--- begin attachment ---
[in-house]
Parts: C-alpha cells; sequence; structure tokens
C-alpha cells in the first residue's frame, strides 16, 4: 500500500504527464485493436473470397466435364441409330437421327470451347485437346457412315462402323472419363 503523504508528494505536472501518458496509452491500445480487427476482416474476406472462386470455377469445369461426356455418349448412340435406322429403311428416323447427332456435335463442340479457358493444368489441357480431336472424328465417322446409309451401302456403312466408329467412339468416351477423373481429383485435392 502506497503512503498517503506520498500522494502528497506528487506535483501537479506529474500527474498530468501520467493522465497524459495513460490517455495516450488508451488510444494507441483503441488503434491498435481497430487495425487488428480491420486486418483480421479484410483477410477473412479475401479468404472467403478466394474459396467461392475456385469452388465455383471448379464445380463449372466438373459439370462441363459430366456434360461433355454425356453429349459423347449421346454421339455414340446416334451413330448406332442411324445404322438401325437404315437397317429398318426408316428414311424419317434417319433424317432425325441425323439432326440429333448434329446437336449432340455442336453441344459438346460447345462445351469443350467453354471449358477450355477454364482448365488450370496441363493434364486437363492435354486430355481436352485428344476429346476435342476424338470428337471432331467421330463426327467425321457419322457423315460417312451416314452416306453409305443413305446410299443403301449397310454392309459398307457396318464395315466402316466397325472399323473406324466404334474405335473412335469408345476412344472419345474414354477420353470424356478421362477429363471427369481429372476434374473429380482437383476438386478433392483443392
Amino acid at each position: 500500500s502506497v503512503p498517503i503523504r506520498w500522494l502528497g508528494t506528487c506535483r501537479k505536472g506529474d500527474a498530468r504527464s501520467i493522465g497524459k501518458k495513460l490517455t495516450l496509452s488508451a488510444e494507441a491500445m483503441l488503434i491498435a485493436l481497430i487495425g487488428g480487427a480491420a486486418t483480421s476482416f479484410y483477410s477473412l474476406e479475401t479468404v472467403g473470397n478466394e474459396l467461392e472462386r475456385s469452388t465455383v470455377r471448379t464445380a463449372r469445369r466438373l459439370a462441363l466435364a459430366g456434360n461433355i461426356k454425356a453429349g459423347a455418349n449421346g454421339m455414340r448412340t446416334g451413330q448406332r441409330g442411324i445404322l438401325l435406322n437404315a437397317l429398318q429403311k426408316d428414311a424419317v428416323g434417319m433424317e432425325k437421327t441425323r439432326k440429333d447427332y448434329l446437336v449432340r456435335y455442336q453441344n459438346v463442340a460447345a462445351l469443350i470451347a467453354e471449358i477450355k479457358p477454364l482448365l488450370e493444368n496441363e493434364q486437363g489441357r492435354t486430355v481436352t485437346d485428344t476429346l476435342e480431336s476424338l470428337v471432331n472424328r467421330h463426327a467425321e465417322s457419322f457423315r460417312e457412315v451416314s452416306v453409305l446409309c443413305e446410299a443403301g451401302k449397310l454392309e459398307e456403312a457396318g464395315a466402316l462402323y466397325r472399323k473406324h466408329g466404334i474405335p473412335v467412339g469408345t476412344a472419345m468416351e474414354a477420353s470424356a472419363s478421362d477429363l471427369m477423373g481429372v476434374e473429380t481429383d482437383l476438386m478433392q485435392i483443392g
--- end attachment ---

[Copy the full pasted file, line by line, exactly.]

[in-house]
Parts: C-alpha cells; sequence; structure tokens
C-alpha cells in the first residue's frame, strides 16, 4: 500500500504527464485493436473470397466435364441409330437421327470451347485437346457412315462402323472419363 503523504508528494505536472501518458496509452491500445480487427476482416474476406472462386470455377469445369461426356455418349448412340435406322429403311428416323447427332456435335463442340479457358493444368489441357480431336472424328465417322446409309451401302456403312466408329467412339468416351477423373481429383485435392 502506497503512503498517503506520498500522494502528497506528487506535483501537479506529474500527474498530468501520467493522465497524459495513460490517455495516450488508451488510444494507441483503441488503434491498435481497430487495425487488428480491420486486418483480421479484410483477410477473412479475401479468404472467403478466394474459396467461392475456385469452388465455383471448379464445380463449372466438373459439370462441363459430366456434360461433355454425356453429349459423347449421346454421339455414340446416334451413330448406332442411324445404322438401325437404315437397317429398318426408316428414311424419317434417319433424317432425325441425323439432326440429333448434329446437336449432340455442336453441344459438346460447345462445351469443350467453354471449358477450355477454364482448365488450370496441363493434364486437363492435354486430355481436352485428344476429346476435342476424338470428337471432331467421330463426327467425321457419322457423315460417312451416314452416306453409305443413305446410299443403301449397310454392309459398307457396318464395315466402316466397325472399323473406324466404334474405335473412335469408345476412344472419345474414354477420353470424356478421362477429363471427369481429372476434374473429380482437383476438386478433392483443392
Amino acid at each position: 500500500s502506497v503512503p498517503i503523504r506520498w500522494l502528497g508528494t506528487c506535483r501537479k505536472g506529474d500527474a498530468r504527464s501520467i493522465g497524459k501518458k495513460l490517455t495516450l496509452s488508451a488510444e494507441a491500445m483503441l488503434i491498435a485493436l481497430i487495425g487488428g480487427a480491420a486486418t483480421s476482416f479484410y483477410s477473412l474476406e479475401t479468404v472467403g473470397n478466394e474459396l467461392e472462386r475456385s469452388t465455383v470455377r471448379t464445380a463449372r469445369r466438373l459439370a462441363l466435364a459430366g456434360n461433355i461426356k454425356a453429349g459423347a455418349n449421346g454421339m455414340r448412340t446416334g451413330q448406332r441409330g442411324i445404322l438401325l435406322n437404315a437397317l429398318q429403311k426408316d428414311a424419317v428416323g434417319m433424317e432425325k437421327t441425323r439432326k440429333d447427332y448434329l446437336v449432340r456435335y455442336q453441344n459438346v463442340a460447345a462445351l469443350i470451347a467453354e471449358i477450355k479457358p477454364l482448365l488450370e493444368n496441363e493434364q486437363g489441357r492435354t486430355v481436352t485437346d485428344t476429346l476435342e480431336s476424338l470428337v471432331n472424328r467421330h463426327a467425321e465417322s457419322f457423315r460417312e457412315v451416314s452416306v453409305l446409309c443413305e446410299a443403301g451401302k449397310l454392309e459398307e456403312a457396318g464395315a466402316l462402323y466397325r472399323k473406324h466408329g466404334i474405335p473412335v467412339g469408345t476412344a472419345m468416351e474414354a477420353s470424356a472419363s478421362d477429363l471427369m477423373g481429372v476434374e473429380t481429383d482437383l476438386m478433392q485435392i483443392g